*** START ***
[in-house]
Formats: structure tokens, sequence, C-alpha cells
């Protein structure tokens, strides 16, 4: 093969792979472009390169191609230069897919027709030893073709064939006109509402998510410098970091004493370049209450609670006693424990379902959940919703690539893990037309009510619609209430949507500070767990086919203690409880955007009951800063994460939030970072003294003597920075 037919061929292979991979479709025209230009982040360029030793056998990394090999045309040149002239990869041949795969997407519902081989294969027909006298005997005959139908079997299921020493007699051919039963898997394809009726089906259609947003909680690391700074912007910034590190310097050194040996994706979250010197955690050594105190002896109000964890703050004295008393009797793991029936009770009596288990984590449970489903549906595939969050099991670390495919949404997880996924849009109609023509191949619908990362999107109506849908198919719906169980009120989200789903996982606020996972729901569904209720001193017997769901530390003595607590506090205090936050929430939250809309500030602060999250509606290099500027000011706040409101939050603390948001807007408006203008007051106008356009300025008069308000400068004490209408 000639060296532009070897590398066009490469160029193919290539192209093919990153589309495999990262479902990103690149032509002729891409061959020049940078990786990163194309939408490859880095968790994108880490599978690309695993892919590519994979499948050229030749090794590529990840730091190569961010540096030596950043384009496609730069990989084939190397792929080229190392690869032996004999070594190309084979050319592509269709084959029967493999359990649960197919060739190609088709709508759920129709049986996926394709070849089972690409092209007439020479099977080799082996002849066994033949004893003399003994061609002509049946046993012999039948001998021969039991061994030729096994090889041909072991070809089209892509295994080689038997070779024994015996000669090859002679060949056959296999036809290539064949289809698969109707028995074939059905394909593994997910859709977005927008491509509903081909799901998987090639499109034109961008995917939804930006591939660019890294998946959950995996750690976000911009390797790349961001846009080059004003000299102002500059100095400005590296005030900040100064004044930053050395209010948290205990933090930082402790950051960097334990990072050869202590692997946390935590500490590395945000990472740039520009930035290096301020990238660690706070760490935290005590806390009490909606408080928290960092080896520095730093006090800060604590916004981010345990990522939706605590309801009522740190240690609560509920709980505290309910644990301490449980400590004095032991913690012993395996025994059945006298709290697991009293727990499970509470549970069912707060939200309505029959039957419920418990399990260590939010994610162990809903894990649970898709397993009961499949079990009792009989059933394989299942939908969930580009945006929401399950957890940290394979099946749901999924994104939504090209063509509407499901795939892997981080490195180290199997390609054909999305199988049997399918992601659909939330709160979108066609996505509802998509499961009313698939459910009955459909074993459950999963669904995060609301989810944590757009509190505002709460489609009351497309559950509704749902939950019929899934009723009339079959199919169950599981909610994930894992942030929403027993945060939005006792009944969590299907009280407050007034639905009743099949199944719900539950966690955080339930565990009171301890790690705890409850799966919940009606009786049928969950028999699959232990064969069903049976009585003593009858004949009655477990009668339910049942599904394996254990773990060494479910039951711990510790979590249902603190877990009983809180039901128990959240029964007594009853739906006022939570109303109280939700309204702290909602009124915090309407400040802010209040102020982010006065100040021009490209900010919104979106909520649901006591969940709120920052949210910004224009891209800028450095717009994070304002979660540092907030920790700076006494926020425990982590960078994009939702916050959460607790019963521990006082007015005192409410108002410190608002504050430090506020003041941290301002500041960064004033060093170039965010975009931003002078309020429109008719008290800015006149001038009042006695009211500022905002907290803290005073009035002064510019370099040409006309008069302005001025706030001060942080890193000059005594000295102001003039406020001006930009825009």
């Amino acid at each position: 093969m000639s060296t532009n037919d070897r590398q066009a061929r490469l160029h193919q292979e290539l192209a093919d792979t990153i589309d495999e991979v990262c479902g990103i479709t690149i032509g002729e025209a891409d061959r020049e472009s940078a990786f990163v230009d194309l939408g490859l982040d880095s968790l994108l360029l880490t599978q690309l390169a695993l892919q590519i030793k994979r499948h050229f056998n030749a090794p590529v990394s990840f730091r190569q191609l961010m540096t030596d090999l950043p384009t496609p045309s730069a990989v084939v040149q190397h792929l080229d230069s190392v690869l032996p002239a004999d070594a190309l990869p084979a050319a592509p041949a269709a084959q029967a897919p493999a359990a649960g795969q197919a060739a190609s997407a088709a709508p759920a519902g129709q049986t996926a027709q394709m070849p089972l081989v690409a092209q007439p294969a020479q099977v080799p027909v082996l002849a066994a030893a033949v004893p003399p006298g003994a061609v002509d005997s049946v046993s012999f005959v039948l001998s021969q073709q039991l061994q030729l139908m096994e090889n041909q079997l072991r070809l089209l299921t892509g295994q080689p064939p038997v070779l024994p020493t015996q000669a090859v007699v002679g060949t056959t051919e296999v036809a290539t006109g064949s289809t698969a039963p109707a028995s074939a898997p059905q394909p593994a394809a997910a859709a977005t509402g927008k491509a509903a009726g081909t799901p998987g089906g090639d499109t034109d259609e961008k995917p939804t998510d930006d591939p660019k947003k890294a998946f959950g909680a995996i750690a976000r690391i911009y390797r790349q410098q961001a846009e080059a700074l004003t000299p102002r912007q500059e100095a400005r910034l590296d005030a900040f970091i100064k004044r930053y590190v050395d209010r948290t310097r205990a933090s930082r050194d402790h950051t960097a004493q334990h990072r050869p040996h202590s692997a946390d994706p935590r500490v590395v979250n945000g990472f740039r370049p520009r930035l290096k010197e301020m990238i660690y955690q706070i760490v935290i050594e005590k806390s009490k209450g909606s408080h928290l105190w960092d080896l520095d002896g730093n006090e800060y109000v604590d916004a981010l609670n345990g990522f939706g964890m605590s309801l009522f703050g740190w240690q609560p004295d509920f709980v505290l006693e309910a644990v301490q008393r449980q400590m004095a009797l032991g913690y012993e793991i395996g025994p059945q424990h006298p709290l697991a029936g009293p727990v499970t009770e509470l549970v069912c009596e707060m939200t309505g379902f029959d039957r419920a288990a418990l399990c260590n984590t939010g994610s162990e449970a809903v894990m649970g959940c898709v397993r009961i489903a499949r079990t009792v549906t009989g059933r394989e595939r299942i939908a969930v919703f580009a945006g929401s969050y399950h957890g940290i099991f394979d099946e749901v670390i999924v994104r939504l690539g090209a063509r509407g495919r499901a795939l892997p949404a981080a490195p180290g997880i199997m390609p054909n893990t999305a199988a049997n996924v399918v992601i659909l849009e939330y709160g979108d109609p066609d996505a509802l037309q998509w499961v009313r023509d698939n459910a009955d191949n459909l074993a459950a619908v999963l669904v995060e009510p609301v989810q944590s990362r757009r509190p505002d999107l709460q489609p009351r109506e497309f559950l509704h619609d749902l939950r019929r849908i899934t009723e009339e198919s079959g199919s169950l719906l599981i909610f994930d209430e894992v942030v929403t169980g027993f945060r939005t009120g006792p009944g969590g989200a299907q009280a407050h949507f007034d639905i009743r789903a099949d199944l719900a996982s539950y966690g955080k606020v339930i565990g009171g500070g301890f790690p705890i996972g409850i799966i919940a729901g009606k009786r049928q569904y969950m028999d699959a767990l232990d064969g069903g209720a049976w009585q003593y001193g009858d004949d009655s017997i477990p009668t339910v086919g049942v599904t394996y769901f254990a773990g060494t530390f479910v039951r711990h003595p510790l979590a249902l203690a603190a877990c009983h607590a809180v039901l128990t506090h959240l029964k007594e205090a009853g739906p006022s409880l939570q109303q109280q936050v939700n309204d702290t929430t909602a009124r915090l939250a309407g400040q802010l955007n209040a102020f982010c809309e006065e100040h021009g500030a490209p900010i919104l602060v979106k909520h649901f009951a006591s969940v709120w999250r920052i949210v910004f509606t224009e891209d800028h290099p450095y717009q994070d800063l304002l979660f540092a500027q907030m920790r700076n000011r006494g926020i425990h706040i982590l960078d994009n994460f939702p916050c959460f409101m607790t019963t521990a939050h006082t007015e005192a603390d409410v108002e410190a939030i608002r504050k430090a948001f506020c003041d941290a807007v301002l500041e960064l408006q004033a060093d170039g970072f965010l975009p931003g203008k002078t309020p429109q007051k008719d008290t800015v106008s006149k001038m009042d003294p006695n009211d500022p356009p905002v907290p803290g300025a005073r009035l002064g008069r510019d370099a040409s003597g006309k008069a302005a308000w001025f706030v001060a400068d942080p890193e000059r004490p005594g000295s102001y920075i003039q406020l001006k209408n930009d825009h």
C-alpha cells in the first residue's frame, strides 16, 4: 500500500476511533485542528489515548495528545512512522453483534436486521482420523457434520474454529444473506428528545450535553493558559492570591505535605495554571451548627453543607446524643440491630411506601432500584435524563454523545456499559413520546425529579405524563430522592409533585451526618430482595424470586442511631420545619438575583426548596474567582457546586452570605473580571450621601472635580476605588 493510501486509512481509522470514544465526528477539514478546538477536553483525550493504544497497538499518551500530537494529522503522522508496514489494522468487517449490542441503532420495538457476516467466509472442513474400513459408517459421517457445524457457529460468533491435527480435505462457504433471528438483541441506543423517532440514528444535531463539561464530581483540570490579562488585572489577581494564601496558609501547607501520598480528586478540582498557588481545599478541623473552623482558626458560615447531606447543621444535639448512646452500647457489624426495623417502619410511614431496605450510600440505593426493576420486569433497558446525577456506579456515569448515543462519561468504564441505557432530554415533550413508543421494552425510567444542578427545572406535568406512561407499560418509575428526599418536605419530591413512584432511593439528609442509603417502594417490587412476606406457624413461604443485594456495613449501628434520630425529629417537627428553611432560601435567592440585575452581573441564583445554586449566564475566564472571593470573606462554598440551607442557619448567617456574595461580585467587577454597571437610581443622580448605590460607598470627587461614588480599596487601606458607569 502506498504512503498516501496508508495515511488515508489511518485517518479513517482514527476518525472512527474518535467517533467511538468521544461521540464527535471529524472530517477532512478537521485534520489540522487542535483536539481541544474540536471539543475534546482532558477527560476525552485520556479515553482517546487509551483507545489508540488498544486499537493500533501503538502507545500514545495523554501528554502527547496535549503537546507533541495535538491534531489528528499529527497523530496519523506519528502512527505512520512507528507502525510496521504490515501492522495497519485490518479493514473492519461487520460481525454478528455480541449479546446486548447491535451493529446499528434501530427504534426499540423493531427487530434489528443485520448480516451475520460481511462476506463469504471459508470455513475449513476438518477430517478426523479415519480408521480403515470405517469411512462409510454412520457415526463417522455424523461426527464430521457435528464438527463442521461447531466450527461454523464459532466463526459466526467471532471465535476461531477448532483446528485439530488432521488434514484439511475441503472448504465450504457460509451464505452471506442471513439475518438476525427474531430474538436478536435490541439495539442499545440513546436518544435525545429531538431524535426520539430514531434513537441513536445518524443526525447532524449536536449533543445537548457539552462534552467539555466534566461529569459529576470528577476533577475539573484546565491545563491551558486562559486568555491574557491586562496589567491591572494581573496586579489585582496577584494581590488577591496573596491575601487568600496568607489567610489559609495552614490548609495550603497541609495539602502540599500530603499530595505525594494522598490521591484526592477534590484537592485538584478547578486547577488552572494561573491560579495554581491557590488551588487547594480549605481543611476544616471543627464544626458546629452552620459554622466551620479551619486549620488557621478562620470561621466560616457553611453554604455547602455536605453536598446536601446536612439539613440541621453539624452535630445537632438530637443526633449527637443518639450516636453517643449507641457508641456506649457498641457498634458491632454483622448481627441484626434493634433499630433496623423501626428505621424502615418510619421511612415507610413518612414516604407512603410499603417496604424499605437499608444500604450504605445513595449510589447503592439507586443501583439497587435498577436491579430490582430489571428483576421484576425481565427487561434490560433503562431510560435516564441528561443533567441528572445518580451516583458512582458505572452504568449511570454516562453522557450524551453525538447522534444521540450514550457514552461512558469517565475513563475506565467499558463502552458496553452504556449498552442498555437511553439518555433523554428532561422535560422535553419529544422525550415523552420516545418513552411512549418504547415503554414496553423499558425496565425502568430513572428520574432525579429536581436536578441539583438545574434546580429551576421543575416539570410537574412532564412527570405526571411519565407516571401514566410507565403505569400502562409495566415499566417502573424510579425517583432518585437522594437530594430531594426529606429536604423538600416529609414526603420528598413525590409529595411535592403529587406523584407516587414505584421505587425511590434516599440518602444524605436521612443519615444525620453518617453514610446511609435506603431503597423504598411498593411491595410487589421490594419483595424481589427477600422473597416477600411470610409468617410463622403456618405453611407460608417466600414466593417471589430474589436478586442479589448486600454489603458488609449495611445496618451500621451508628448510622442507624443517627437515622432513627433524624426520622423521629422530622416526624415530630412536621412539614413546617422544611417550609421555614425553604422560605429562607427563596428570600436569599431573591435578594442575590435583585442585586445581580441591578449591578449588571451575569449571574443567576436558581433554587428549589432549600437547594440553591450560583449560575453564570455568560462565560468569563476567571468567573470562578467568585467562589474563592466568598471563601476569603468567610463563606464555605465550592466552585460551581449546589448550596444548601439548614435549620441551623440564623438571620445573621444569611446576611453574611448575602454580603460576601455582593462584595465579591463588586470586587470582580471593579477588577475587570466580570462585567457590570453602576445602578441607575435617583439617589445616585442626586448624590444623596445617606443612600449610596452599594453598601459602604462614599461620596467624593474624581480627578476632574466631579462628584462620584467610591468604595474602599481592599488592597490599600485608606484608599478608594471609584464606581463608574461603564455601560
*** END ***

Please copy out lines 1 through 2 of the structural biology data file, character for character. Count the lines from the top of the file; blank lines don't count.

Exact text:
[in-house]
Formats: structure tokens, sequence, C-alpha cells